It didn’t take administrators and teachers very long to realize that something needed to change when Grant High School was placed on the “persistently low-achieving” schools (PLA) list in 2010. The identity of a PLA school was not one that set well with then Superintendent, Scott Bogner.
As it turned out, being a PLA school was a good thing because the “designation” gave Grant High School an opportunity to apply for and receive a School Improvement Grant (SIG) to engage in comprehensive school transformation. It also provided teachers and administrators in Grant a sense of urgency. And transform, they did. Two years after being placed on the PLA list, Grant High School is on a new list. Grant High School received “rewards school” status in August 2012 and is currently in the 90th percentile in Michigan’s top to bottom list of schools. This list is based on high schools’ ACT scores and graduation rates.
How did this relatively small, rural high school with a significant Hispanic population, located 35 miles north of Grand Rapids, Michigan, achieve such extraordinary results in just two short years? How did this high school go from the bottom to the top of the school-ranking list?
Maxine Schneider, chair of the English Department states, “It is hard to say exactly what it was that made us successful…we did so many things, but I do know that we are now a learning-centered organization.” While Bruce Tacoma, a math teacher states, “One of the biggest things was collaboration. We have gleaned from one another ideas on how to be successful with our students.” Mark Brown, another math teacher, also noted that the teachers have now developed common assessments, interventions and celebrations for students, and use the Focused Instructional Model to identify, teach, and assess power/key standards.
Science teachers, Jonathon Allen and Cori Schoenborn also agreed that the identification of power standards and key vocabulary has been a factor in the success of their students. Teachers also acknowledge that moving from teaching facts and memorization to helping students engage in inquiry and reflection has led to increased student achievement.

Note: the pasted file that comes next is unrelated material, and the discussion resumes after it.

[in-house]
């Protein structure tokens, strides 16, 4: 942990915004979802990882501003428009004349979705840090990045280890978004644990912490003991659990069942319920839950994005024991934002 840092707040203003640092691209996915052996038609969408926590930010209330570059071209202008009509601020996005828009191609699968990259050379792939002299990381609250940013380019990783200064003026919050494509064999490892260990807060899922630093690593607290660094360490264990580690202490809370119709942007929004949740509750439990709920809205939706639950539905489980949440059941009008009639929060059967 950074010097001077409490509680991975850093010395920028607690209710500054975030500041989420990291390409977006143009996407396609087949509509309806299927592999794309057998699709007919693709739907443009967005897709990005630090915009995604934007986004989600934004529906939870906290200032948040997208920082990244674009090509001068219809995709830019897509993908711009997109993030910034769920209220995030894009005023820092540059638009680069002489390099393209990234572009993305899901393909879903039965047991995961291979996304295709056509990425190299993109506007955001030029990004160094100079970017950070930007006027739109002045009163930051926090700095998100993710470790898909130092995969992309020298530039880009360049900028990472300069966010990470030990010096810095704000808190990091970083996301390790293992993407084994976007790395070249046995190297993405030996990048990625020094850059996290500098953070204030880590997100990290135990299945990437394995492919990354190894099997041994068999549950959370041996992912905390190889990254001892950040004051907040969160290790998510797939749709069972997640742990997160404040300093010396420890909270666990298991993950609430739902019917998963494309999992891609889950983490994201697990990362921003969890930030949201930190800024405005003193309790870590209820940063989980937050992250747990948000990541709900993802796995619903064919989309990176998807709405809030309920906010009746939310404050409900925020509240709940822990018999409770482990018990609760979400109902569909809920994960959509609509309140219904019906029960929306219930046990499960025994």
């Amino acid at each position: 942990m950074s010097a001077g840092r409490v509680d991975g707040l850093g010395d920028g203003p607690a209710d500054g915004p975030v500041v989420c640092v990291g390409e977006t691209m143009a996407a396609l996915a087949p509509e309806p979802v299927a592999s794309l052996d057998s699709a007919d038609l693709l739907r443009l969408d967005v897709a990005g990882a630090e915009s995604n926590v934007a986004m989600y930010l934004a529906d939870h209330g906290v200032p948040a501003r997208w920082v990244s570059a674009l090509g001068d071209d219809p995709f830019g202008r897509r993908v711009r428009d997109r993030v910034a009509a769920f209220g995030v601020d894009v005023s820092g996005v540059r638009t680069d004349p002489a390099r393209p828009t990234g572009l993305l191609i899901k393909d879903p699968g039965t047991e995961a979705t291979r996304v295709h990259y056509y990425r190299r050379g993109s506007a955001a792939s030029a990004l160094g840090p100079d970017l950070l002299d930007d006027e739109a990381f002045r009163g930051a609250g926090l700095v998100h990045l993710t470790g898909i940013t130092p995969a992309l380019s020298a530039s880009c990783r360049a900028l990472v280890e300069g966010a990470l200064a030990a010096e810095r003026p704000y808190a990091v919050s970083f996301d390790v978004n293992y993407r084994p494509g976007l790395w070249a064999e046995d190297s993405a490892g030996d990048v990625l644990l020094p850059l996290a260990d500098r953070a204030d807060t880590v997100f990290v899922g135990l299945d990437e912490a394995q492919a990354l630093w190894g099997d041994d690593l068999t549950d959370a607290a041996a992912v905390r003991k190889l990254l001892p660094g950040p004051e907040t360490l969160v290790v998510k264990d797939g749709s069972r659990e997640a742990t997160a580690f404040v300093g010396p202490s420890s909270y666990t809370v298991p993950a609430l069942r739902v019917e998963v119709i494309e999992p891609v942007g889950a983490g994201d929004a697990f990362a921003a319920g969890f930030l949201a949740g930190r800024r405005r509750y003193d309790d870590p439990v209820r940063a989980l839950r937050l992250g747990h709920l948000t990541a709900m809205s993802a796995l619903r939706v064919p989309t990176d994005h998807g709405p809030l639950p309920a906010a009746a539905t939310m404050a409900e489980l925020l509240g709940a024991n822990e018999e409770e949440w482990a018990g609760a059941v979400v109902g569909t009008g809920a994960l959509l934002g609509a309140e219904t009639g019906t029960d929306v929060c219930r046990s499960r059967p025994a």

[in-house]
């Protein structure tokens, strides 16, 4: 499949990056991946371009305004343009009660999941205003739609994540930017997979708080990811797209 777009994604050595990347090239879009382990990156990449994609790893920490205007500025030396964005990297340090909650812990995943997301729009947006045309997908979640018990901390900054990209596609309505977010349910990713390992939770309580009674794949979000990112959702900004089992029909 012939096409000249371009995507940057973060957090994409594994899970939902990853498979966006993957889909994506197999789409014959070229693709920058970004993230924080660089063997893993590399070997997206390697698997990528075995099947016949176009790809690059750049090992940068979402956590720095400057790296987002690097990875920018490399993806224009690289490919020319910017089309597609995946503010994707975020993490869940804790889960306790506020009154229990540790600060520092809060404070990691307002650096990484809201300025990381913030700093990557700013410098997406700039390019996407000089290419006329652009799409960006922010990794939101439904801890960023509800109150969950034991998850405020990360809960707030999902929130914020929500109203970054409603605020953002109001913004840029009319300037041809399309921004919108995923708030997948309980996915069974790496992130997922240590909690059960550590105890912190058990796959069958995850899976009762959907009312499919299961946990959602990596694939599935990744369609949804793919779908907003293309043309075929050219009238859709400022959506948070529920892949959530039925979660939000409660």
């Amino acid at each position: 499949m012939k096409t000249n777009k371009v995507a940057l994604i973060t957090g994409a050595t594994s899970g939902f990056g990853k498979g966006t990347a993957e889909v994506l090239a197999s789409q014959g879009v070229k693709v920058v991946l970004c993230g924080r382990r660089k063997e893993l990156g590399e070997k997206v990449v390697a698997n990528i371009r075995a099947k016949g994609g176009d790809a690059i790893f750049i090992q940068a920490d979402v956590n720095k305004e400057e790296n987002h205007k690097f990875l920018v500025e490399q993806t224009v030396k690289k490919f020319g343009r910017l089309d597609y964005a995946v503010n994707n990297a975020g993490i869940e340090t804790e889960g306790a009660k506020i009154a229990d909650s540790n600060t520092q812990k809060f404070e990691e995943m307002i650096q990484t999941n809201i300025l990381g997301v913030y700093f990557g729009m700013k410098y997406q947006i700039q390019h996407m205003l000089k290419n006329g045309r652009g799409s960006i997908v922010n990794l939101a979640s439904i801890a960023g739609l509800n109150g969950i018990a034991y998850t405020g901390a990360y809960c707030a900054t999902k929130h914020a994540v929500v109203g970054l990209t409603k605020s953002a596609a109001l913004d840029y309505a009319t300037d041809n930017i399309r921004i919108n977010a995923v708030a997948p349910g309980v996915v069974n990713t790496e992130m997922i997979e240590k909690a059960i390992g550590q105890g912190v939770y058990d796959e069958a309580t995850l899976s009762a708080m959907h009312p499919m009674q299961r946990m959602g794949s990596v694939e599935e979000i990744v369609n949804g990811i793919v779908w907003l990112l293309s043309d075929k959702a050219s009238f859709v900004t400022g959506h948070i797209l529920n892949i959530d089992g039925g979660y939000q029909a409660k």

Dan Simon, principal, believes it’s the results that are convincing and propelling them forward. “It’s tough to argue with the results. We changed so many things, after the first year the staff was very frustrated, but as time went on we worked through issues and focused on kids’ learning. The coaches, the PLCs were huge for us. Groups are really working together. The SIG grant provided funding for teachers to meet regularly and this has made a significant impact on our school culture.”
Mr. Simon describes the shift from isolation to collaboration: “We had always been kings and queens of our own castles…one person taught all sections of a given subject. The shift was from kings and queens to where we are now with common assessments, sharing ideas, and deep conversations around teaching and learning… I don’t think the transformation took any blood, but it definitely took sweat and tears.”
Grant also switched from tri-mesters to semesters to provide more time for remediation and reteaching. Teachers did not want to go a mile- wide and an inch deep. They also changed the master schedule so that now two educators teach each core course (two algebra I, two ninth- grade English, etc.) All agree that without staff members having an opportunity to plan and work together in PLCs, collaboration would not have happened. Teachers admit it was at first, like ‘we have to share to survive’ then it was ‘we share because we SHOULD share.’
Grant High School, with SIG funds, also sought the services of external coaches. The three coaches (leadership, literacy, and math) using Cognitive Coaching as a foundation, are credited with helping teachers consistently use data, and become self-directed learners. The goal of the coaches was to increase teacher efficacy and it is evident that they have succeeded.
And while Mr. Simon is quick to credit coaches and teachers for the success, he also notes that PLCs and collaboration is the way education is in Grant High School today.
There is a lot of finger-pointing going on in Grant High School. If you ask the principal who is responsible for their huge success in student achievement, he points to the teachers. When teachers are asked, they point to the team of onsite coaches, and when coaches are asked, they point to both the principal and the teachers!
So how will Grant High School maintain and continue its phenomenal success story? Dan Simon says, “ Just as Calvin Johnson of the NFL says, ‘We’re gonna continue to work on the fundamentals.’ At Grant High School we are going to succeed. We believe we are going to succeed. The other (failure) is not even an option, we don’t even consider it now.”
Note: Grant High School coaches, Mary Alice Krajenta, Blake Pratt, and Geralyn Myczkowiak are currently employees of the Institute for Excellence in Education, a non-profit organization and a SIG service provider, located in Mt. Pleasant, Michigan.